Most immigrants come to Canada for better opportunities. It could be for work, study or overall better living conditions, whichever it is, we know you are interested in making the system work for you just like it has worked for other immigrants.
The first step towards saving and investing is to have a bank account with your preferred institution, only then can you consider the following savings plans and investment options:
- Tax-Free Savings Account (TFSA)
- Registered Retirement Savings Plan (RRSP)
- Registered Education Savings Plan (RESP)
Tax-Free Savings Account (TFSA)
Whether you want to save for a couple of years as an emergency fund, for a house renovation, or a car, a savings plan that its investment earnings and withdrawals are tax-free is a good choice. There is no barrier to who is eligible to own this account as long as they are legal immigrants and own a valid Social Insurance Number (SIN). The annual contribution limits/room is subject to change however, for 2022, the contribution limit is $6,000. Regardless, the total amount you can put into your TFSA may be much bigger if you’ve yet to open your TFSA since you turned 18 or totally used up your contribution limits from the previous years.
Registered Retirement Savings Plan (RRSP)
A Registered Retirement Savings Plan is a great opportunity to set money aside while still working. It will come in handy when you retire. This savings plan can hold mutual funds, guaranteed investment certificate –GIC, cash, bonds and stock. This is how it works;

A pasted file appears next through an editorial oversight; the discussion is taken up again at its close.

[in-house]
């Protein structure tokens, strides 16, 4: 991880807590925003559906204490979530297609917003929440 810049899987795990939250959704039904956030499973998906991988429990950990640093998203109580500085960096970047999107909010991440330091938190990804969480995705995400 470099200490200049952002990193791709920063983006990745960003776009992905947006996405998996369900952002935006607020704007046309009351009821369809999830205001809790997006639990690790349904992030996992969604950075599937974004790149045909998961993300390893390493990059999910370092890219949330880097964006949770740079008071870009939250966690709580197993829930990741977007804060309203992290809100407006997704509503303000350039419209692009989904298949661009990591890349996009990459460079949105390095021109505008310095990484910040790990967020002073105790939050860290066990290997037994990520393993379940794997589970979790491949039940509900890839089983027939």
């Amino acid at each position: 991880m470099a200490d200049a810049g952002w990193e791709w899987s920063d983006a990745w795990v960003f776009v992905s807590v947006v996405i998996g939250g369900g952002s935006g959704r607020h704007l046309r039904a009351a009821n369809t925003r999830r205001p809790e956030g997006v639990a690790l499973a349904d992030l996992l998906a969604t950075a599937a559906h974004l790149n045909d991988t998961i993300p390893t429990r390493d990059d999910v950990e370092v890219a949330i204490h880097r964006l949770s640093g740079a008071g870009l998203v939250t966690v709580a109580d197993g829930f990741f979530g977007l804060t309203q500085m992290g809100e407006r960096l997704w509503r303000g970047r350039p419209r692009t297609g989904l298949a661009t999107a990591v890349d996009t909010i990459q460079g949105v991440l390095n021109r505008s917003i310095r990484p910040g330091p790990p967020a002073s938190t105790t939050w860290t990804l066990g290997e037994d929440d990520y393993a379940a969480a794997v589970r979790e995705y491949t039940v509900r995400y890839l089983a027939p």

- investment earnings are tax-deferred until your retirement (by which you would be paying lower taxes)
- contributions are tax-deductible
- contributor must be under the age of 71
- must be earning an income and file income tax
Registered Education Savings Plan (RESP)
Save towards your child(ren) post-secondary education while getting some help from the federal government and in some cases, the provincial governments. For instance, The Saskatchewan Advantage Grant for Education Savings (SAGES) was created to provide a 10% grant on contributions made by parents/guardians since January 1, 2013. This incentive was however suspended in 2018.
The beneficiary of an RESP must be a permanent resident or Canadian citizen. Aside the 20% grant from the Canada Education Savings Grant (CESG) that the federal government may be able to contribute per child/per year, a child with RESP from a low or modest-income family may be able to access grants from the Canada Learning Bond (CLB).
Some of the investment opportunities available to immigrants in Saskatchewan are:
- Buying Real Estate
- Stock Market
- Mutual Funds
- Guaranteed Investment Certificates
Each of these options have investment risks that you should really consider before choosing which to go for, you might also want to consider using the help of professionals and online investing platforms with proven track records.